From the Archive: 'Grease' Becomes a Movie

Daniel Hautzinger
The film poster for Grease, with Olivia Newton-John and John Travolta

On June 16, 1978, forty years ago, an abiding piece of popular culture roared onto screens with the flare of a hot rod: the film version of Grease premiered. Starring heartthrobs Olivia Newton-John and John Travolta as all-American teens in the 1950s, the film broke records and became a cultural touchstone. But it was already a huge hit before the film, as a Broadway musical that had been running for the previous six years.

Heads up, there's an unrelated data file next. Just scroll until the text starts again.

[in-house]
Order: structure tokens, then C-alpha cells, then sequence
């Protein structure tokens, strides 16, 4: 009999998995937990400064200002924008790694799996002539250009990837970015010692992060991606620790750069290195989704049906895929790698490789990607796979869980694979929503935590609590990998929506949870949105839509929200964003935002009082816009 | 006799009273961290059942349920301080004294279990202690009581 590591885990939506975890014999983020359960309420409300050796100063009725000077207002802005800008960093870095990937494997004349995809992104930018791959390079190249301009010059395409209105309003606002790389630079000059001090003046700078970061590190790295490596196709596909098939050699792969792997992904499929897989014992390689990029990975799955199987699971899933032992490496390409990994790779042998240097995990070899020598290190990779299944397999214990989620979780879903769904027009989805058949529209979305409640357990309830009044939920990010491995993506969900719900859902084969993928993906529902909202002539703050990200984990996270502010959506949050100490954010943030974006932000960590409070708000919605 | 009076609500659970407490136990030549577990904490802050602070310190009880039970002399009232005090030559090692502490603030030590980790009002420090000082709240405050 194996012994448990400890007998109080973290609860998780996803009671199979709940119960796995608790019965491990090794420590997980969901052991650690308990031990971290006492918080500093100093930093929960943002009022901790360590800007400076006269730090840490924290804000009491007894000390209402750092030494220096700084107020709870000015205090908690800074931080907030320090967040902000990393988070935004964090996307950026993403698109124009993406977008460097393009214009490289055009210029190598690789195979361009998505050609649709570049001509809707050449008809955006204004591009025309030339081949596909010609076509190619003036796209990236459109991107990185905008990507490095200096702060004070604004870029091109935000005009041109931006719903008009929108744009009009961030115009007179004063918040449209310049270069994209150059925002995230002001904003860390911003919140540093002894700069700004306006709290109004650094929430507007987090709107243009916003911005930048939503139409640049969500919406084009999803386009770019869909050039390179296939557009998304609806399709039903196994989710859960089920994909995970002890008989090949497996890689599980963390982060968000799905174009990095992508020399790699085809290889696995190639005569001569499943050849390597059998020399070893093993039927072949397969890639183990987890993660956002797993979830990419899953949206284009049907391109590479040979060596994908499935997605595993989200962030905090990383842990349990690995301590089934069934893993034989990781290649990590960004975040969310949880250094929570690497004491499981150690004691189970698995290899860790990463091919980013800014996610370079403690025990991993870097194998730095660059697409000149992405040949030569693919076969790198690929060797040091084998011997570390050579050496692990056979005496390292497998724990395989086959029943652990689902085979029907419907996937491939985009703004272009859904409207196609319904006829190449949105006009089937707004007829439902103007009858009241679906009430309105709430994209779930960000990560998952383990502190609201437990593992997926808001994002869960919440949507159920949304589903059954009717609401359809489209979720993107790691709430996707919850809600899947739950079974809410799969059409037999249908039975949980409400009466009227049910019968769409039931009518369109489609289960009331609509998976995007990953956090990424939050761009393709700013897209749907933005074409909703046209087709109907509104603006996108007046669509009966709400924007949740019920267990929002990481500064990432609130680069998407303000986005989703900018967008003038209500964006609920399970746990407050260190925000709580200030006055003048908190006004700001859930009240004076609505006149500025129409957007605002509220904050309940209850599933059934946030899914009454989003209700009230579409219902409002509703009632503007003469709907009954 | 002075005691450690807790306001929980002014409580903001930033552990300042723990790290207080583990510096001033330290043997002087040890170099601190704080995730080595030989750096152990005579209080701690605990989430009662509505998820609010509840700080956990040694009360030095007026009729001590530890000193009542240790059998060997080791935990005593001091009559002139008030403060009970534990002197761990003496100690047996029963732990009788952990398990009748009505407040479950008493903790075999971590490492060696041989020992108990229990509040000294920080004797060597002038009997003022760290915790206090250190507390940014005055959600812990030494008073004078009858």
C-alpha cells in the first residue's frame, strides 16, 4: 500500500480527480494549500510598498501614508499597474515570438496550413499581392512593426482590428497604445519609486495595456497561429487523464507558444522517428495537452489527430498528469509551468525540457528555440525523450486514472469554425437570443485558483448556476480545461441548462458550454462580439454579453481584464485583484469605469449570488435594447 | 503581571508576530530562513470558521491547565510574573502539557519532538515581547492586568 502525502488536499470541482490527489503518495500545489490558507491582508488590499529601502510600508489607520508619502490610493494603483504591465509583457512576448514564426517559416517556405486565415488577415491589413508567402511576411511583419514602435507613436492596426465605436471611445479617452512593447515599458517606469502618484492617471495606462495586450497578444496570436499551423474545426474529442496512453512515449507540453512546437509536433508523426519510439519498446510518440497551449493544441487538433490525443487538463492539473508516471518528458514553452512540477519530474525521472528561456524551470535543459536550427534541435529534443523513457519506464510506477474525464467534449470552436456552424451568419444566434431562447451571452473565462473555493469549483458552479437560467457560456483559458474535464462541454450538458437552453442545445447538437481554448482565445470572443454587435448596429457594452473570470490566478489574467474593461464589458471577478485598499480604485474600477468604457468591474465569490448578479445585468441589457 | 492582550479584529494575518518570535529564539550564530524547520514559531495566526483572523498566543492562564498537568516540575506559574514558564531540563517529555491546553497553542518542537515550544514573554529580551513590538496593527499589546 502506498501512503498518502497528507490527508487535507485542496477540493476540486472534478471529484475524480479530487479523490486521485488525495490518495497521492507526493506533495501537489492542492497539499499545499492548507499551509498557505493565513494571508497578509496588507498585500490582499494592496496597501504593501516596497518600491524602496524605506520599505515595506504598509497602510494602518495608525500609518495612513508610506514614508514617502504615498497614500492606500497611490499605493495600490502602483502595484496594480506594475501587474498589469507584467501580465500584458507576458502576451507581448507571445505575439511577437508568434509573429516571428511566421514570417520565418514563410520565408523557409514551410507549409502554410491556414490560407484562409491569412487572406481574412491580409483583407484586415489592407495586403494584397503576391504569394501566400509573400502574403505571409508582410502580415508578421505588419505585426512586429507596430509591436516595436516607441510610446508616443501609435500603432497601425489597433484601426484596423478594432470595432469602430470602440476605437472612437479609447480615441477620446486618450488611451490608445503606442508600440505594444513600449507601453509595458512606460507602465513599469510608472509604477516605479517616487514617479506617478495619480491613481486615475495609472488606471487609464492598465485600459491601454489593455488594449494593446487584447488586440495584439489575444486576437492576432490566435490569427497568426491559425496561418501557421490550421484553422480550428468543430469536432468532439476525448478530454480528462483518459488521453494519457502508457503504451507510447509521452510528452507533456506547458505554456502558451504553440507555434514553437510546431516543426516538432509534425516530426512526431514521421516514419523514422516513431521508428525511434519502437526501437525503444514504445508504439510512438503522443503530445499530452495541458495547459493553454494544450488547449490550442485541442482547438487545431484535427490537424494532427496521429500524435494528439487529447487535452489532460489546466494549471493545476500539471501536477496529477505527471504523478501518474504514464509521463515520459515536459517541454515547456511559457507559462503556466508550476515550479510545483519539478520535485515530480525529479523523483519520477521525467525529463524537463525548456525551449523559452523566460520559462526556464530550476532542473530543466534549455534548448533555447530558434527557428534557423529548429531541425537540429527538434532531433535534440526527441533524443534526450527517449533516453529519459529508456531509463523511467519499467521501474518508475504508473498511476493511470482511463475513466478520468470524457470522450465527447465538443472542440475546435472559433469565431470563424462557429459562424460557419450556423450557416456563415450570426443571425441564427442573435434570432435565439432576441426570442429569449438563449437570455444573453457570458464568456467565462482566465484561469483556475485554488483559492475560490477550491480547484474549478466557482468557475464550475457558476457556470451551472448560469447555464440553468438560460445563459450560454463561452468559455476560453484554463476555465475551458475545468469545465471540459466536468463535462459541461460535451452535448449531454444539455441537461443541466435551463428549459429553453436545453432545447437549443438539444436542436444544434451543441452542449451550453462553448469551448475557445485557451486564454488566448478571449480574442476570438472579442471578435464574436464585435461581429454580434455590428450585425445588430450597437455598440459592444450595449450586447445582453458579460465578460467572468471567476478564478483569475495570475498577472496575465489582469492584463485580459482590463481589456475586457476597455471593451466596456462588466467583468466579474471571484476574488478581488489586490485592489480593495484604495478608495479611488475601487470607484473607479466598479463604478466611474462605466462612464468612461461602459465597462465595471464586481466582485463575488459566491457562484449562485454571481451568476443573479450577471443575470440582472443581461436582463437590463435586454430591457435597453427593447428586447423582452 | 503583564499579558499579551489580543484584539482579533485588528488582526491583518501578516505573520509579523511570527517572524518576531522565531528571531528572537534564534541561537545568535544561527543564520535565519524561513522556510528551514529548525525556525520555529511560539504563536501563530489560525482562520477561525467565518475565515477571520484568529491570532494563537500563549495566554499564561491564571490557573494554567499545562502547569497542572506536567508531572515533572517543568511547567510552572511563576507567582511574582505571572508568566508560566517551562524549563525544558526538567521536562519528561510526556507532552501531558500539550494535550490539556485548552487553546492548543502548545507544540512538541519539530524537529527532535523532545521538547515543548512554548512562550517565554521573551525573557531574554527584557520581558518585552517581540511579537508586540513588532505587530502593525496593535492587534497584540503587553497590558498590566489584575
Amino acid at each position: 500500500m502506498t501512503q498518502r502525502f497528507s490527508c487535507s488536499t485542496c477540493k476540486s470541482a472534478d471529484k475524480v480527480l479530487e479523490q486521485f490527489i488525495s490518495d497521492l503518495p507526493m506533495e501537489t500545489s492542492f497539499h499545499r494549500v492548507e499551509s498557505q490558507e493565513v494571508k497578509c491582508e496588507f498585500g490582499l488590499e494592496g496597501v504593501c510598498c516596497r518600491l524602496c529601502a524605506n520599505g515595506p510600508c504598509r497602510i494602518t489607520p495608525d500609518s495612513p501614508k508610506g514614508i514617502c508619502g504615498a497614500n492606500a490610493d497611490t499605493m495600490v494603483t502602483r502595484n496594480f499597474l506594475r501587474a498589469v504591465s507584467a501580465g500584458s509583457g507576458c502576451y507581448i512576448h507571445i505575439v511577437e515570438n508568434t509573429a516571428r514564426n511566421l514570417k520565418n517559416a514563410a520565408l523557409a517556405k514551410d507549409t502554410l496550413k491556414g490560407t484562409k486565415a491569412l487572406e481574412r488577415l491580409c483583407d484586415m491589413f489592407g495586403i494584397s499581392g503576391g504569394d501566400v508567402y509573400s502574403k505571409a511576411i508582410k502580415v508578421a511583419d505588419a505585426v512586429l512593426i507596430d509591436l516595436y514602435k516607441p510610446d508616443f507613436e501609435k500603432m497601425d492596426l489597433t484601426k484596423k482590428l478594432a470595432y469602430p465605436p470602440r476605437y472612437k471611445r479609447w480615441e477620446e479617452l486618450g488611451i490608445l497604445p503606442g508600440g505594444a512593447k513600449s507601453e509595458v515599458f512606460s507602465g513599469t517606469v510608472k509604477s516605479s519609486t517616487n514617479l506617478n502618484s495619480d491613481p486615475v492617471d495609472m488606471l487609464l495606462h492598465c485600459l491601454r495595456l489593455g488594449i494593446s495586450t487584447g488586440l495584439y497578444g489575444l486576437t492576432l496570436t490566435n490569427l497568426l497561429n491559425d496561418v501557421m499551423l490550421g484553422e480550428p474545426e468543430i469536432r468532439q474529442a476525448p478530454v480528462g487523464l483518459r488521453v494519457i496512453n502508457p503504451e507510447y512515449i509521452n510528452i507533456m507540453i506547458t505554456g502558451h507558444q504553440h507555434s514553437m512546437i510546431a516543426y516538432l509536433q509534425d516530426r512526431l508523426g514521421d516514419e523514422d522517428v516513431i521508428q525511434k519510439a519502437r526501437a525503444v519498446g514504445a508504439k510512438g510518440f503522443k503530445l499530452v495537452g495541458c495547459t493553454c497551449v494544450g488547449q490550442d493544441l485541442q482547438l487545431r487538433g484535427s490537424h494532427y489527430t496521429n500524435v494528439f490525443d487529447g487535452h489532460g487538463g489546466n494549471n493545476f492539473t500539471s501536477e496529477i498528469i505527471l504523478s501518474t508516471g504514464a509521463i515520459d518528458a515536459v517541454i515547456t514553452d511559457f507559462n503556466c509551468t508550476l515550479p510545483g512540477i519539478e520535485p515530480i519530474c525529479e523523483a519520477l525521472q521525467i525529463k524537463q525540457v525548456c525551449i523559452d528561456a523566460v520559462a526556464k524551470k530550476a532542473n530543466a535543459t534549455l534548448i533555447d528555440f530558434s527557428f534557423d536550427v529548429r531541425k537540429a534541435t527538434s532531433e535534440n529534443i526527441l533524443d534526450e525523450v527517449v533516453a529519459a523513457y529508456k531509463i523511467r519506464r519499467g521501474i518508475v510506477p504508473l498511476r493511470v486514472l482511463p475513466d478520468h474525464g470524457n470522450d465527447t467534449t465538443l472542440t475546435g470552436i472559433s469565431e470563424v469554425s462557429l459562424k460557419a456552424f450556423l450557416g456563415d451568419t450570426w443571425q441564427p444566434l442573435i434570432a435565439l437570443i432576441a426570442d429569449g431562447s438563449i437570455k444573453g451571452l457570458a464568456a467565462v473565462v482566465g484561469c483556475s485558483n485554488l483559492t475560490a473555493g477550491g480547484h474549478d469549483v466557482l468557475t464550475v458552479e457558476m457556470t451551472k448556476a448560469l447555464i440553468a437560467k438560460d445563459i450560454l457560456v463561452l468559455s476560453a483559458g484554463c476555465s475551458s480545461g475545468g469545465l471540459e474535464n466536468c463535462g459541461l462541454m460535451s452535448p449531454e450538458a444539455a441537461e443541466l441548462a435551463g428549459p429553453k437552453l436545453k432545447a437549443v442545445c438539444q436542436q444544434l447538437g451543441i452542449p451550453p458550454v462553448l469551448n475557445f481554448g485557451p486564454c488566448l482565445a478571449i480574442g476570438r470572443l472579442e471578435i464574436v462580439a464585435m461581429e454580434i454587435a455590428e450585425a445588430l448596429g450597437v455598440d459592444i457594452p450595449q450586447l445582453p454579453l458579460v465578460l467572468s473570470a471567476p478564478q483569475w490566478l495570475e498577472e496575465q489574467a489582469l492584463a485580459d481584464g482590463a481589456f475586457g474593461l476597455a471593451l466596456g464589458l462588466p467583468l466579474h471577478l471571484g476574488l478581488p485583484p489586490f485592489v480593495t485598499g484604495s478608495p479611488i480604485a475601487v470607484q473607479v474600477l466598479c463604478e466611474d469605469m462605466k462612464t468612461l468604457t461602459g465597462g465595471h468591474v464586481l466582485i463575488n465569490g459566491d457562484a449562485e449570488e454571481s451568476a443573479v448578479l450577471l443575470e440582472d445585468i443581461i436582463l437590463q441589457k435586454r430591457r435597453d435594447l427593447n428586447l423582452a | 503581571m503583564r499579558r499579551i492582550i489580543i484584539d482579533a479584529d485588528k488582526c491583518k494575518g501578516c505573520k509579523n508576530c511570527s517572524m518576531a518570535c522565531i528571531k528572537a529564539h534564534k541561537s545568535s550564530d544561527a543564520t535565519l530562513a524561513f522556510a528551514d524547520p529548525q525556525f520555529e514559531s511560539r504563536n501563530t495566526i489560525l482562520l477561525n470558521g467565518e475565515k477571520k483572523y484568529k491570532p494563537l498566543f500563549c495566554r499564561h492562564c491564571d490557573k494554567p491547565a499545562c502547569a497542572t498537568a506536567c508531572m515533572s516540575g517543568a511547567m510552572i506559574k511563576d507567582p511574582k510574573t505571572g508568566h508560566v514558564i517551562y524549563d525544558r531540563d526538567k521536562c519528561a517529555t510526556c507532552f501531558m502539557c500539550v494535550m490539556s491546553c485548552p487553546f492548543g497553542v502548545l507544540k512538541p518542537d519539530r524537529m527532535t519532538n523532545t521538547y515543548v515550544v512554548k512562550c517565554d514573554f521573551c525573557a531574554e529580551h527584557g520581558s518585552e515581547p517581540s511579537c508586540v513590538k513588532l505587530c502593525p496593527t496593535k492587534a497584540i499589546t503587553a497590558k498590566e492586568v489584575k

The huge success belies its low-key origins as the first play written by the duo of Jim Jacobs and Warren Casey. Jacobs had been a student at Chicago's Taft High School during the '50s, while Casey had been a teacher in New York, and the two wrote a somewhat gritty play, as well as a few rock-n-roll songs, about high school kids of the era. The show premiered in 1971 at Chicago's Kingston Mines Theater Company, and within a year had been noticed by producers who wanted to bring it to New York's Off-Broadway. But first they asked Jacobs and Casey to tame the show down and add more songs, turning it into "a fully exploited rock-n-roll musical," as Jacobs told WTTW's John Callaway in 1978, days before the film was released. 

Hear Jacobs discuss the popularizing changes his original work underwent to reach Broadway and the silver screen, as well as some of his difficulties with its success:

From the Archive
John Callaway